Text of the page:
[Coral-List] Tunicate-killing coral spreading all acrossCaribbeanregion

Tupper, Mark (WorldFish) M.Tupper at CGIAR.ORG
Thu Jan 17 09:04:43 EST 2008

Dear Tom and Alina,

Angelfishes (Pomacanthidae) regularly feed on tunicates and ascidians,
as well as sponges that are unpalatable to most fishes. However, I'm not
sure how selective they are with regard to tunicate species and I have
no idea whether or not they feed on T. solidum.


Dr. Mark Tupper
Scientist - Coral Reefs
The WorldFish Center
PO Box 500 GPO, 10670 Penang, Malaysia
Tel (+6-04) 626-1606; Fax (+6-04) 626-5530

-----Original Message-----
From: coral-list-bounces at coral.aoml.noaa.gov
[mailto:coral-list-bounces at coral.aoml.noaa.gov] On Behalf Of Thomas
Sent: Thursday, January 17, 2008 6:56 AM
To: Szmant, Alina
Cc: coral-list at coral.aoml.noaa.gov
Subject: Re: [Coral-List] Tunicate-killing coral spreading all

Dear Alina,

This is a very interesting idea, but what could eat them, and why  
don't we see signs of them being chewed in the field?

In fact I've not seen any tunicate anywhere being chewed, even in  
Indonesia with the highest diversity of tunicates and fish in the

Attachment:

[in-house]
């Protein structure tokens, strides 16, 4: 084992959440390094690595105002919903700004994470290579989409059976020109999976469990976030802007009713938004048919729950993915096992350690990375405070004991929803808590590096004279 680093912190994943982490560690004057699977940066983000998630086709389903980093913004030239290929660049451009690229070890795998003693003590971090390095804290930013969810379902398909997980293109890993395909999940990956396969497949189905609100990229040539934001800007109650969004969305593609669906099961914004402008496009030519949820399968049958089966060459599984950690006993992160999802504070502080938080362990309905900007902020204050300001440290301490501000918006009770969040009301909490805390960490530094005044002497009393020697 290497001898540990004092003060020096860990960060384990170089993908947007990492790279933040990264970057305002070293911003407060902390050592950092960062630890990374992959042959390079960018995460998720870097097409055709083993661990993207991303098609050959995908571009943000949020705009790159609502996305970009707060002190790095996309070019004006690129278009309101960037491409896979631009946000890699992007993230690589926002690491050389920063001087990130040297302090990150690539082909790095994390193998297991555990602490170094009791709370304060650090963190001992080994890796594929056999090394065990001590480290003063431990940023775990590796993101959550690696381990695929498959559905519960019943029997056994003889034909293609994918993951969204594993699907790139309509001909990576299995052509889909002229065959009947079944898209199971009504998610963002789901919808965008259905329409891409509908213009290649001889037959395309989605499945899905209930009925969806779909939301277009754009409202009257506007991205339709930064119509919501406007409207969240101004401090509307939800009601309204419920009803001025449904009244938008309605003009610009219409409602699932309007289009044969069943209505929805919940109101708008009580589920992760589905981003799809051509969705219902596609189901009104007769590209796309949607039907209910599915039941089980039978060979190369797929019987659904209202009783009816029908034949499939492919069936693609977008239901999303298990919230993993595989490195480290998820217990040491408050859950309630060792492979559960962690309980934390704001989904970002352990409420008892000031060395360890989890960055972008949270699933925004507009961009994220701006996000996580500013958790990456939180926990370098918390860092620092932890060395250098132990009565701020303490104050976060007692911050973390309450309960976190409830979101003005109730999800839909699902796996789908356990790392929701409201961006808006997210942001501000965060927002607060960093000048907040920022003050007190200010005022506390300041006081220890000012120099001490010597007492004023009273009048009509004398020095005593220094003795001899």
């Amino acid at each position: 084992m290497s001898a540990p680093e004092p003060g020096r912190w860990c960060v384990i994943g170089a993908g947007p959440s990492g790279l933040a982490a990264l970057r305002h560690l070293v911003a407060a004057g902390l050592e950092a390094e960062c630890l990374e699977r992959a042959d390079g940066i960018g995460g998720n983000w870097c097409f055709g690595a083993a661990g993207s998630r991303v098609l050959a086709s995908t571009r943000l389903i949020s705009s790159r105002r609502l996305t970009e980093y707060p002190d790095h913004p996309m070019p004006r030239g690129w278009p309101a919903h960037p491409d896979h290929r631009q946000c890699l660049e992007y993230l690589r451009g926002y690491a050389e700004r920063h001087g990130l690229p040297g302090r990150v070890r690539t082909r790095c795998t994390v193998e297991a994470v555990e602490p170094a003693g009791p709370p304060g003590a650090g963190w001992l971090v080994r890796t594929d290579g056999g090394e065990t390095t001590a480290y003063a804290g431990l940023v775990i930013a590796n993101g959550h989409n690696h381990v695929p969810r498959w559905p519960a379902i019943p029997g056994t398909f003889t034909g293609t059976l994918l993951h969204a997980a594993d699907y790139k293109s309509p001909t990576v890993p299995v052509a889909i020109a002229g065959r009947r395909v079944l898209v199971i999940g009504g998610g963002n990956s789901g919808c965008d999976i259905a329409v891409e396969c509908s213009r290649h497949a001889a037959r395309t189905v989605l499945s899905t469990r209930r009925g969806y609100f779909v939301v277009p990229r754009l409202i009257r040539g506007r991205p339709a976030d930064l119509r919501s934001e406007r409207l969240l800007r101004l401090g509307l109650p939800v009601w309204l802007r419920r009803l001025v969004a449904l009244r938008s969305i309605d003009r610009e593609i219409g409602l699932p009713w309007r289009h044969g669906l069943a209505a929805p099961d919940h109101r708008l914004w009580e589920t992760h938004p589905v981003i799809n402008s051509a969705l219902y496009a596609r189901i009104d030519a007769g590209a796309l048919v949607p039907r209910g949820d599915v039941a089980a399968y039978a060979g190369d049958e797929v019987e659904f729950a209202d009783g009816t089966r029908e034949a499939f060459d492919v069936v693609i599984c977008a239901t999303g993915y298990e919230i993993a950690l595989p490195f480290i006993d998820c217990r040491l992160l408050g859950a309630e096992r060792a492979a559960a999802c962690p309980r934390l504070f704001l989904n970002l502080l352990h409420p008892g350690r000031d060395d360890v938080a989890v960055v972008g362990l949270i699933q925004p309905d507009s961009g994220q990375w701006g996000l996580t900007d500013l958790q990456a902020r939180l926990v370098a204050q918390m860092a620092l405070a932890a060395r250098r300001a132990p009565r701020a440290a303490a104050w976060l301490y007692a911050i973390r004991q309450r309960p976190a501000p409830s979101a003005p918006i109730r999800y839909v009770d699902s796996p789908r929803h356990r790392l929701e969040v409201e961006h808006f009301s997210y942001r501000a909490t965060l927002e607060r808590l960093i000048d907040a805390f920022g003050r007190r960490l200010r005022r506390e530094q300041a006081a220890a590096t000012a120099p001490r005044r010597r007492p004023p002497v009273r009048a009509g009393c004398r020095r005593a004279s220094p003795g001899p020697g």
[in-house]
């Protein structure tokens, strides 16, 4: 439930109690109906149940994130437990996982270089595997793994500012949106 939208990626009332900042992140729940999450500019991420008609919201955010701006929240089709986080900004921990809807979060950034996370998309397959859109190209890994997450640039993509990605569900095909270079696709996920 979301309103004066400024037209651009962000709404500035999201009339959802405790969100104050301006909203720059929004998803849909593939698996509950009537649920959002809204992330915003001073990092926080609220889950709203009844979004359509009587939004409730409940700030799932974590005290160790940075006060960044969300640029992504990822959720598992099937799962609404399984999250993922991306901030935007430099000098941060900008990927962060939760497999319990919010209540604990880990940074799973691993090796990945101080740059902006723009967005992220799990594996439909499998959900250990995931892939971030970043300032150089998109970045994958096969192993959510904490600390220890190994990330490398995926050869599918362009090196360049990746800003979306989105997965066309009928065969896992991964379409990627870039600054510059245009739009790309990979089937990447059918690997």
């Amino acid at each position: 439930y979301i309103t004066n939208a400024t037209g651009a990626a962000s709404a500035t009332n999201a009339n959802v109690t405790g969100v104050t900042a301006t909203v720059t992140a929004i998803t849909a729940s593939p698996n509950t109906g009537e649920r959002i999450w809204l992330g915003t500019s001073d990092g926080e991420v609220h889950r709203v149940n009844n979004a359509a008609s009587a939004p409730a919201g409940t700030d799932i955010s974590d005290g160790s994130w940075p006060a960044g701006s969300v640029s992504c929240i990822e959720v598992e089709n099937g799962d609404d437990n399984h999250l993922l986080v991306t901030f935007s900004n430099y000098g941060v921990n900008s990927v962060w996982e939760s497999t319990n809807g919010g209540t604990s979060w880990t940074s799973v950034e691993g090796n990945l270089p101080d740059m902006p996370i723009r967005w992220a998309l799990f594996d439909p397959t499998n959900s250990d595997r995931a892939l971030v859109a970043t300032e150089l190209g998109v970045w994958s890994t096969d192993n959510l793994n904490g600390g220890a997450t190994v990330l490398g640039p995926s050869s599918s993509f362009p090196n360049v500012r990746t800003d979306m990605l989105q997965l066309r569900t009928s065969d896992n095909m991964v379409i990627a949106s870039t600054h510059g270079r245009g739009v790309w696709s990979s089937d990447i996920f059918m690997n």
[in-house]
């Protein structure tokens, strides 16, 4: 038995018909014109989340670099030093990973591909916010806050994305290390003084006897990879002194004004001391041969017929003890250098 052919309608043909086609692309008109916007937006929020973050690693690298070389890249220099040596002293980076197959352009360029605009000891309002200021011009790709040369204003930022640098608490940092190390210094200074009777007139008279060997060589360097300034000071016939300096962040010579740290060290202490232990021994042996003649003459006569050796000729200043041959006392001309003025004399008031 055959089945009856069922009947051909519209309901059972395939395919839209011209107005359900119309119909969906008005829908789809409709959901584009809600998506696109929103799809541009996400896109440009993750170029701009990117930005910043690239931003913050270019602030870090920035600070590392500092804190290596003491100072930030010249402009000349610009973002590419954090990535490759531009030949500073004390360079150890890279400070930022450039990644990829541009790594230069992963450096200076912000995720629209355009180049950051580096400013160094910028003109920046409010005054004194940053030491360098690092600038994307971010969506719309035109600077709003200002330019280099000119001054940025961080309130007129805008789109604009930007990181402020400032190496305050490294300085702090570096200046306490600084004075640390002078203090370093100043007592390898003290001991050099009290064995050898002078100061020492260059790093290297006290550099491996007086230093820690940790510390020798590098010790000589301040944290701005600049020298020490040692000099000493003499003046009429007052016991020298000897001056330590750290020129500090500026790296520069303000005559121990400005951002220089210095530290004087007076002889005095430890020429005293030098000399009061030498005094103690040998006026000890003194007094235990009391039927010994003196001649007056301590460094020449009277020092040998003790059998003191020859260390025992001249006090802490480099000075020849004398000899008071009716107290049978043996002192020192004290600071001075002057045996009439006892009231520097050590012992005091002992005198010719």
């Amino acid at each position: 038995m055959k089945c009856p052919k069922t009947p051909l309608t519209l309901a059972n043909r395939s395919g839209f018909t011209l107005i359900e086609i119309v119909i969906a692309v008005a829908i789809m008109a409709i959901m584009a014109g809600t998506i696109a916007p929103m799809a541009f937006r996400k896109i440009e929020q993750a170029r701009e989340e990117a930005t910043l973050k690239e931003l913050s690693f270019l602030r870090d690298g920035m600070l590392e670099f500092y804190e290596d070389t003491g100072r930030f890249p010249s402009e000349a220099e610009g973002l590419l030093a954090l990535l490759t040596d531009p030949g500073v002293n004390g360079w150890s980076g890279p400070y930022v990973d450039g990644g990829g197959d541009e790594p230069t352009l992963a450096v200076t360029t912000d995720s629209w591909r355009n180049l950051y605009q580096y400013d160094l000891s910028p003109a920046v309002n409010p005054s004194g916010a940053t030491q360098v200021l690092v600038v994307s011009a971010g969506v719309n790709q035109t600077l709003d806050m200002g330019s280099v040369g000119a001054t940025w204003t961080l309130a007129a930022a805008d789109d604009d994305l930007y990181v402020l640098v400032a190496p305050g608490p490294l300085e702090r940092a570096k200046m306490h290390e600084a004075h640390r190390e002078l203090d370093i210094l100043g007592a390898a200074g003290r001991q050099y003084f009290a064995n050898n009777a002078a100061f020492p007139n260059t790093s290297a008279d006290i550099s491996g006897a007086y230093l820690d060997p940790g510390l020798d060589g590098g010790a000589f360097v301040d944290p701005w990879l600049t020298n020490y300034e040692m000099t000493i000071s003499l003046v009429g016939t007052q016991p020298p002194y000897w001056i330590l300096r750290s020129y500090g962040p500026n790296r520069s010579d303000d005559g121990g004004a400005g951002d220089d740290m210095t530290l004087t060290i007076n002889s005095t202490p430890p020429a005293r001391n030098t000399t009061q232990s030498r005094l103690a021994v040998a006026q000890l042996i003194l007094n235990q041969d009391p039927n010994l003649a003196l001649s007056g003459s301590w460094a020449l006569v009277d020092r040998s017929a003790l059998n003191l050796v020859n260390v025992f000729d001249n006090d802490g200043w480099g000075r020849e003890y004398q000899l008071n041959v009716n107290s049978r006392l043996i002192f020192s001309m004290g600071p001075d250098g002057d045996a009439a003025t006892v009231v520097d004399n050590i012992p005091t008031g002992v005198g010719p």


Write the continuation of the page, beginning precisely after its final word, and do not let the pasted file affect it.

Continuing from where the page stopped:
world, where you would expect some predator would have evolved a way  
to exploit and abundant food resource. I hope someone can prove me  
wrong, because we need a lot more of such a predator.......

Tunicates seem to be very toxic, even the ones that are soft and seem  
to have no protection at all are not eaten. Some tunicates are known  
to have very high Vanadium contents, but nobody seems to know how  
general this is, or at least I don't.

Also, why would the worst infestations I've seen be in the Washington  
Slaagbai Park in Bonaire, which is about the most really strictly  
protected and local pollution free place in the entire Caribbean?

And since they are photosynthetic, they need full light exposure. You  
can clearly see they grow best on the top surfaces of corals so they  
don't make a good cryptic organism.

Best wishes,

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